A House subcommittee, balking at the Reagan administration's budget-cutting plans, voted yesterday to provide more than $200 million in federal funds for Metro subway construction next year, an allotment needed mainly to expand the long-delayed Green Line in Prince George's County.
The subcommittee's action marked the first congressional test of President Reagan's proposal to cut off all federal spending for Metro construction after the current fiscal year. The president's recommendation has jeopardized Metro's plans to expand the rail system to 89.5 miles by 1994.
In a closed session, the transportation subcommittee of the House Appropriations Committee earmarked $217.2 million for Metro for fiscal 1987, the same level as this year. The move was hailed as a victory by Reps. Frank R. Wolf (R-Va.) and Steny H. Hoyer (D-Md.), two Metro advocates.
House Appropriations subcommittees took key actions yesterday on several other transportation issues in the Washington area:
The District subcommittee voted to clear the way for a controversial change in city taxicab rates. The move would allow the District government to eliminate the current system, under which rates are set by zones, and to require meters in taxis as early as next year.
Rep. Stan Parris (R-Va.), who has pressed for taxi metering, said the plan would provide "safeguards against inflated fares and fraudulent tax reporting" and would lead to improved taxi service and safety. Under the measure, Congress would be allowed 90 days to block any city proposal for taxi metering.
The transportation subcommittee adopted an amendment aimed at sidetracking a hotly debated plan to transfer control of National and Dulles International airports to a regional authority. Airport transfer legislation was approved by the Senate in April, but has encountered stiff opposition in the House.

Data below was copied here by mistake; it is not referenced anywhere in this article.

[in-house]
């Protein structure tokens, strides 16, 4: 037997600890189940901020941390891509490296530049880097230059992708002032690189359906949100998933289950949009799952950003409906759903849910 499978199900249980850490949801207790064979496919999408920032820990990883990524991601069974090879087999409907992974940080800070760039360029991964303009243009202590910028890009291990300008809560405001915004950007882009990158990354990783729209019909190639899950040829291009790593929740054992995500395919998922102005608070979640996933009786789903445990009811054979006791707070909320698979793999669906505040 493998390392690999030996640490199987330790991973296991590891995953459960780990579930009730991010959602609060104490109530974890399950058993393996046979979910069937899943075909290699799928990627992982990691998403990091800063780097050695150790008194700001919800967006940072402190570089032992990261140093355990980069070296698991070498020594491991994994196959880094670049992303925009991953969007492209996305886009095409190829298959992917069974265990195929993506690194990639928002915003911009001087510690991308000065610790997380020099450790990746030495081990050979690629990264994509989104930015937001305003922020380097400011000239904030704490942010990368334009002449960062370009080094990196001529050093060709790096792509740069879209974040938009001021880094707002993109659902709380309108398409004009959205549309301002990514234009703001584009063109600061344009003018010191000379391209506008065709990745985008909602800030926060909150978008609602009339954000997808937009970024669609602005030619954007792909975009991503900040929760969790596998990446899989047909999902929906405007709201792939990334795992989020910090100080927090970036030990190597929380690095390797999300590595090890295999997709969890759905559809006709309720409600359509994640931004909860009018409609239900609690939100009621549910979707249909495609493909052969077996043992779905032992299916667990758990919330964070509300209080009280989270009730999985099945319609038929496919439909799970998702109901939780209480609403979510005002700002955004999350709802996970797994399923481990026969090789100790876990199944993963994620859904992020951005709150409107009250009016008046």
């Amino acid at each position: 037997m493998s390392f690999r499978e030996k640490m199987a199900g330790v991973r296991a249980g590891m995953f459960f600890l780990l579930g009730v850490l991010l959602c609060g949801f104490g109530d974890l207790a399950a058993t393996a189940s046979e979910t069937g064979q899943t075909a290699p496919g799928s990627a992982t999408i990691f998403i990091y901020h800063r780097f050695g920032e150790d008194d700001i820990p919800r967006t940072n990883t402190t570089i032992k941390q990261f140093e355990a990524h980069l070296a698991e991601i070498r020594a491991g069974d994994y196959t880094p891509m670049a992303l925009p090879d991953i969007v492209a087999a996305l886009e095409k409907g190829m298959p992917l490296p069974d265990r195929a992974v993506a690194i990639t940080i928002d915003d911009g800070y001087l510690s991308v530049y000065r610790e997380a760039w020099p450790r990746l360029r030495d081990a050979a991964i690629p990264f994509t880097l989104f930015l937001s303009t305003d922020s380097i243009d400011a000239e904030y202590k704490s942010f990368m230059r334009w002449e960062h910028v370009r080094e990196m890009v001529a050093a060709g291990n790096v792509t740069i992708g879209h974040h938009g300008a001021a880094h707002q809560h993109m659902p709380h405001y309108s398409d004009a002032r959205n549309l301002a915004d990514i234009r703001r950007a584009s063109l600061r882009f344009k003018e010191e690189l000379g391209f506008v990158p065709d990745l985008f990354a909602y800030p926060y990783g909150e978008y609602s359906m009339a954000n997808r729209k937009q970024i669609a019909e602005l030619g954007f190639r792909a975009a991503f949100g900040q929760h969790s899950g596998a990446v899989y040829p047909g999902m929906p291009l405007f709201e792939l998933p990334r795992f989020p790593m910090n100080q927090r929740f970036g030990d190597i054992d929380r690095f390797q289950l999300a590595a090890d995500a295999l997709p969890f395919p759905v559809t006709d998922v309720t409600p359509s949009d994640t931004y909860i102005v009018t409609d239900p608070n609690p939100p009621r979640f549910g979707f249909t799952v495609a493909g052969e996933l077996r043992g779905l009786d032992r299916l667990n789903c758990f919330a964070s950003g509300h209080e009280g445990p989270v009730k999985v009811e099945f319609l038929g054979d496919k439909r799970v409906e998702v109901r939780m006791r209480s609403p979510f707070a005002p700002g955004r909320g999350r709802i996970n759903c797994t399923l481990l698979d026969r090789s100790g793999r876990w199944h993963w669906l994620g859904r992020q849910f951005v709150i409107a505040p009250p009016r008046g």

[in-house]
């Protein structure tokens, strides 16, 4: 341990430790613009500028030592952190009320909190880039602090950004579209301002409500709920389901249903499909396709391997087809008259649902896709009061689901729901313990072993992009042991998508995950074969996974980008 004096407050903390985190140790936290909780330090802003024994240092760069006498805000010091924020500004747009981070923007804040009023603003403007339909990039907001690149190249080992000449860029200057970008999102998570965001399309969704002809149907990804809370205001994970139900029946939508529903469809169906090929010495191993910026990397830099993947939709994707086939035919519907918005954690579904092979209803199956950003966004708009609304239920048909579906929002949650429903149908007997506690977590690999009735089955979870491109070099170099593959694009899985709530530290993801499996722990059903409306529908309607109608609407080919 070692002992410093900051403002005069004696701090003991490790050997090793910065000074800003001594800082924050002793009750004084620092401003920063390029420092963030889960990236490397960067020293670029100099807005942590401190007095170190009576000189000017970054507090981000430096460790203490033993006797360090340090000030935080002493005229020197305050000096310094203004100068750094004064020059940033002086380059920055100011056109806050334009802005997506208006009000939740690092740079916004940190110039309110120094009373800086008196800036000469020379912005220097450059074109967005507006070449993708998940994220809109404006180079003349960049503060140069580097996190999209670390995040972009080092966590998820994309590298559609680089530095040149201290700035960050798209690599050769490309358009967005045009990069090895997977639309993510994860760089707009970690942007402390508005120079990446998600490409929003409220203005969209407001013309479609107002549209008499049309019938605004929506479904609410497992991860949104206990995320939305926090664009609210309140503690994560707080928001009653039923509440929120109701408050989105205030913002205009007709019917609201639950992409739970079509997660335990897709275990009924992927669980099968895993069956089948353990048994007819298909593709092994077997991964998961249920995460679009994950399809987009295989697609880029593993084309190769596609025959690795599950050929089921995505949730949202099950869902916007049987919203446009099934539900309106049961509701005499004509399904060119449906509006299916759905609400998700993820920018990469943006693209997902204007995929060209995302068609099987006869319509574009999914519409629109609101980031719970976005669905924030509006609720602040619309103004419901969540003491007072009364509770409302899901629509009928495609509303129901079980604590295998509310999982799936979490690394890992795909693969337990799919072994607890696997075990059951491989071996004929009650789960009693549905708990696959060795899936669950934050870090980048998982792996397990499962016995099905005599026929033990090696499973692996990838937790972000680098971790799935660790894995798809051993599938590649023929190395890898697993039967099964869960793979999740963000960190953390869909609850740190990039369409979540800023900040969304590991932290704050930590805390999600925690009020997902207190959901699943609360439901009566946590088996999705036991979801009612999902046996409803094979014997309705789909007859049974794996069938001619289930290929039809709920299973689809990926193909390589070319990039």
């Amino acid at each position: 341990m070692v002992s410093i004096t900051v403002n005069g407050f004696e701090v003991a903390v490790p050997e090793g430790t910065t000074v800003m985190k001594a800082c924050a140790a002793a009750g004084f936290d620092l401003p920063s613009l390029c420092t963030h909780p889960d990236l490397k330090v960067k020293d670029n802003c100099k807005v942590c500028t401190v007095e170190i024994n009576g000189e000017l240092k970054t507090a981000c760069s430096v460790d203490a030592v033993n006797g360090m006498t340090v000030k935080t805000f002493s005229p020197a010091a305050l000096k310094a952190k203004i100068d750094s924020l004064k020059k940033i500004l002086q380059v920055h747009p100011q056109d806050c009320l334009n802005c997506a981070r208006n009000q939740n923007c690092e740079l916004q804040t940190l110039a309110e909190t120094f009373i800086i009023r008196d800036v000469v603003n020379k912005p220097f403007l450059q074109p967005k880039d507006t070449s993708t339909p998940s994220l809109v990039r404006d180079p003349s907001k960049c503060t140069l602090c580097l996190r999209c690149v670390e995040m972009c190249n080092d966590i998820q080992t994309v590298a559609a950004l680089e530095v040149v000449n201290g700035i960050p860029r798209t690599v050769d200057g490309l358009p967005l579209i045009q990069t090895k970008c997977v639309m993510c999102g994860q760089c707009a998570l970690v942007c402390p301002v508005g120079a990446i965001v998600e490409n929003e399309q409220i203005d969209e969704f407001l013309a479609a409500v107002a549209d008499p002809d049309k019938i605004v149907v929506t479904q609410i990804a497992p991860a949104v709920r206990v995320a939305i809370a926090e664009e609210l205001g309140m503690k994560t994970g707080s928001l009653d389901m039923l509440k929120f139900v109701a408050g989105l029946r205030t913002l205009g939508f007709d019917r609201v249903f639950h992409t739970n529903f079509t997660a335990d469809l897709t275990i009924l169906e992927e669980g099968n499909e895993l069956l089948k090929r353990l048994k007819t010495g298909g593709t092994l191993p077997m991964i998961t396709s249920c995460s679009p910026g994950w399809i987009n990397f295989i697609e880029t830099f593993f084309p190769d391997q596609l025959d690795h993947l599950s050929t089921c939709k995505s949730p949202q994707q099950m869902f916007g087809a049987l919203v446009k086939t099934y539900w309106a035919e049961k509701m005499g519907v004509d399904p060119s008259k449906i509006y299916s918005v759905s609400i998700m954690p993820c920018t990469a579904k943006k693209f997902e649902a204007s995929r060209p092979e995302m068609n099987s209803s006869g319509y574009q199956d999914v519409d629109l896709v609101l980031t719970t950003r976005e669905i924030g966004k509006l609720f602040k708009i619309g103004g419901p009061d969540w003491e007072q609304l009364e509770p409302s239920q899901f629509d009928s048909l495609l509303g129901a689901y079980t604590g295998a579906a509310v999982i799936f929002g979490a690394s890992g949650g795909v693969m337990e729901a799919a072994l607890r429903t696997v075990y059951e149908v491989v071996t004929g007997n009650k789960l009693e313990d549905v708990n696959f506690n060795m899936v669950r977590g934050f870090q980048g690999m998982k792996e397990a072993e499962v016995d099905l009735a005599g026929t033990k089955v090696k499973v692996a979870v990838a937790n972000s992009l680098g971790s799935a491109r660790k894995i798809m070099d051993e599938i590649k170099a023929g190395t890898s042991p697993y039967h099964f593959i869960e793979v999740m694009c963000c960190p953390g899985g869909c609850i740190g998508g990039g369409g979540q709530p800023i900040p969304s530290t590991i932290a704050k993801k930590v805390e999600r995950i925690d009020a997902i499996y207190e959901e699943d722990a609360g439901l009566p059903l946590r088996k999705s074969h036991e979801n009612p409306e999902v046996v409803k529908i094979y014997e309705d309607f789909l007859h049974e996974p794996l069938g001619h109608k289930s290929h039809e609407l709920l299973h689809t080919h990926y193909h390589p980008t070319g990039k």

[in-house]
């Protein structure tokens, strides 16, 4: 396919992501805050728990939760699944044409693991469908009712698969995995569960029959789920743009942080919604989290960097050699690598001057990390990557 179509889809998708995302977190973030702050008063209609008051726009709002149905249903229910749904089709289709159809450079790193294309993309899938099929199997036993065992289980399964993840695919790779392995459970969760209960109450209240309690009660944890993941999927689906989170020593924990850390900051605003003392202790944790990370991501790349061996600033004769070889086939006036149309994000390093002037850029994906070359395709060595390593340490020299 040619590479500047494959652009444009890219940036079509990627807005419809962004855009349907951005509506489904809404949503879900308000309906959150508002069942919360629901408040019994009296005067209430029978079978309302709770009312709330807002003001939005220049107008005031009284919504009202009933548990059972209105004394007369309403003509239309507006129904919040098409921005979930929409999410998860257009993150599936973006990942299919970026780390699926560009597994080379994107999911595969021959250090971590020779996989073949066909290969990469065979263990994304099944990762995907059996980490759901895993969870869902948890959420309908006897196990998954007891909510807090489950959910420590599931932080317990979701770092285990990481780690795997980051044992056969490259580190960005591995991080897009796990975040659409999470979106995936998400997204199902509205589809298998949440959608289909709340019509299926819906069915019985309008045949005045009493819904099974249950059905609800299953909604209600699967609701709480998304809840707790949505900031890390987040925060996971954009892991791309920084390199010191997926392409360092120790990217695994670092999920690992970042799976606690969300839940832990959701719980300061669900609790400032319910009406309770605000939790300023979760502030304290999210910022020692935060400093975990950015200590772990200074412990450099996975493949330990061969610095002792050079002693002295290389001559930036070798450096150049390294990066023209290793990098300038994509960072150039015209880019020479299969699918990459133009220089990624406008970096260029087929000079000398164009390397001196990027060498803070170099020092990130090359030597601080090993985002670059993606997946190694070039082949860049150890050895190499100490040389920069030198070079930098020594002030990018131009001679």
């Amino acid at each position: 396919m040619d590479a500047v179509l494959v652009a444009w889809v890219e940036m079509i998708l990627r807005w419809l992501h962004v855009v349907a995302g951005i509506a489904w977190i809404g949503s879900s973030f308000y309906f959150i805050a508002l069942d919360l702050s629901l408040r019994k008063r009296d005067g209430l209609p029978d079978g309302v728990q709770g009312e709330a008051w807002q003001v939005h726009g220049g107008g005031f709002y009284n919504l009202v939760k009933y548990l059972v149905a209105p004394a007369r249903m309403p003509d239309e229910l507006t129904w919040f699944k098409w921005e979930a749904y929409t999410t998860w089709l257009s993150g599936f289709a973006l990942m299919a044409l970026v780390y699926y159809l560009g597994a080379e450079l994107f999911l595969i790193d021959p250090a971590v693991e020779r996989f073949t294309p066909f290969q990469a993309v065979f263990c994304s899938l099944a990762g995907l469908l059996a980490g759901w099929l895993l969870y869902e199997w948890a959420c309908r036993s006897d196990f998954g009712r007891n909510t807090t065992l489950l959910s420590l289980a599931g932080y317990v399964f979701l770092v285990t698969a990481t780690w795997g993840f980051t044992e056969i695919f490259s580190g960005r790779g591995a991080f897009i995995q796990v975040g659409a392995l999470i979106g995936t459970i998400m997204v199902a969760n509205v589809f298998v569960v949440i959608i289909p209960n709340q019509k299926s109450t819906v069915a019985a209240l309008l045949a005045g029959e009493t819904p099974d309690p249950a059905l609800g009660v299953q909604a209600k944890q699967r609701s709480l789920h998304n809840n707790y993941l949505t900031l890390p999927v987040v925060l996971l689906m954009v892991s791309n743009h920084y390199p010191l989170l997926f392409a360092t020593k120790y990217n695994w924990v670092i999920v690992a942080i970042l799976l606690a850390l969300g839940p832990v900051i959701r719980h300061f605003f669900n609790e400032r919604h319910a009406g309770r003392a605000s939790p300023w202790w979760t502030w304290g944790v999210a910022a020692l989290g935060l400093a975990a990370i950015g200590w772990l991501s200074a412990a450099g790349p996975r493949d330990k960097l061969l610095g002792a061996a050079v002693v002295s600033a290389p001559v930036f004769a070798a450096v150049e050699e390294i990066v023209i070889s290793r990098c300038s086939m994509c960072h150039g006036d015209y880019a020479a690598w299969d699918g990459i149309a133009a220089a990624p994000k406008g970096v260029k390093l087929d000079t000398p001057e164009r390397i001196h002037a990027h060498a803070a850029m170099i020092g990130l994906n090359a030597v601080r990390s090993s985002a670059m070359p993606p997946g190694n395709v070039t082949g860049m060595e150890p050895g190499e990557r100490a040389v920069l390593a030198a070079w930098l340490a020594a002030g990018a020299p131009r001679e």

The amendment by Rep. Bob Carr (D-Mich.) would allot $50 million for improvements at the two airports next year.
A spokesman for Carr said the proposal was designed to blunt arguments by transfer advocates, who contend that improvements can only be carried out under a regional authority.
A spokesman for Wolf criticized the amendment as "premature."
The Metro allotment, which was included in an overall appropriations measure for national transportation programs, was described as a breakthrough in the subway system's efforts to win further federal aid from Congress.
The Reagan administration has urged Congress to withhold $743 million previously authorized for Metro.
Senate prospects for the measure appear uncertain. However, Senate and House budget plans recently called for $217.2 million in Metro spending next year. Wolf termed the funds "critical" and Hoyer said the subcommittee-approved level was "as low as we can possibly go and complete the necessary work."
Under recent Metro plans, the allotment would be earmarked chiefly to complete a section of the Green Line between Prince George's Plaza and College Park. The Green Line, Metro's only unopened subway route, has been delayed by court challenges, neighborhood controversies and shortages of funds.
Metro's plans face other obstacles, including a refusal by the Reagan administration to release nearly $400 million in available funds. Officials say the money is needed to complete sections of the Green Line in the District and Prince George's, along with extensions of the Red and Yellow lines.
Also included in the subcommittee's measure were $9 million for renovation work on the deteriorating Baltimore-Washington Parkway and $10 million for improvements of Rte. 1 in Arlington County.